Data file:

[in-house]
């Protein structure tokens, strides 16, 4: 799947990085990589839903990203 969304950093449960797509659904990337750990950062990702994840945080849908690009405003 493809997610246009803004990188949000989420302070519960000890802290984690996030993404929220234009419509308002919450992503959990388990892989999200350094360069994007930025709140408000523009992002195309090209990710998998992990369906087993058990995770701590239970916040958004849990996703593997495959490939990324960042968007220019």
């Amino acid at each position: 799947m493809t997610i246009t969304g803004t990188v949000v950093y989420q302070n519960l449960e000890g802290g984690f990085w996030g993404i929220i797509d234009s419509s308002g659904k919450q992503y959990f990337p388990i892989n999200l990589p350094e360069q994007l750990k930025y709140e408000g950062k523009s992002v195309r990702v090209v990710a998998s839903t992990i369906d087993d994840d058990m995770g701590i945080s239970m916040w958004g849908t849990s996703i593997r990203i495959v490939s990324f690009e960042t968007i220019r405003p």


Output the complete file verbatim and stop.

[in-house]
């Protein structure tokens, strides 16, 4: 799947990085990589839903990203 969304950093449960797509659904990337750990950062990702994840945080849908690009405003 493809997610246009803004990188949000989420302070519960000890802290984690996030993404929220234009419509308002919450992503959990388990892989999200350094360069994007930025709140408000523009992002195309090209990710998998992990369906087993058990995770701590239970916040958004849990996703593997495959490939990324960042968007220019």
């Amino acid at each position: 799947m493809t997610i246009t969304g803004t990188v949000v950093y989420q302070n519960l449960e000890g802290g984690f990085w996030g993404i929220i797509d234009s419509s308002g659904k919450q992503y959990f990337p388990i892989n999200l990589p350094e360069q994007l750990k930025y709140e408000g950062k523009s992002v195309r990702v090209v990710a998998s839903t992990i369906d087993d994840d058990m995770g701590i945080s239970m916040w958004g849908t849990s996703i593997r990203i495959v490939s990324f690009e960042t968007i220019r405003p």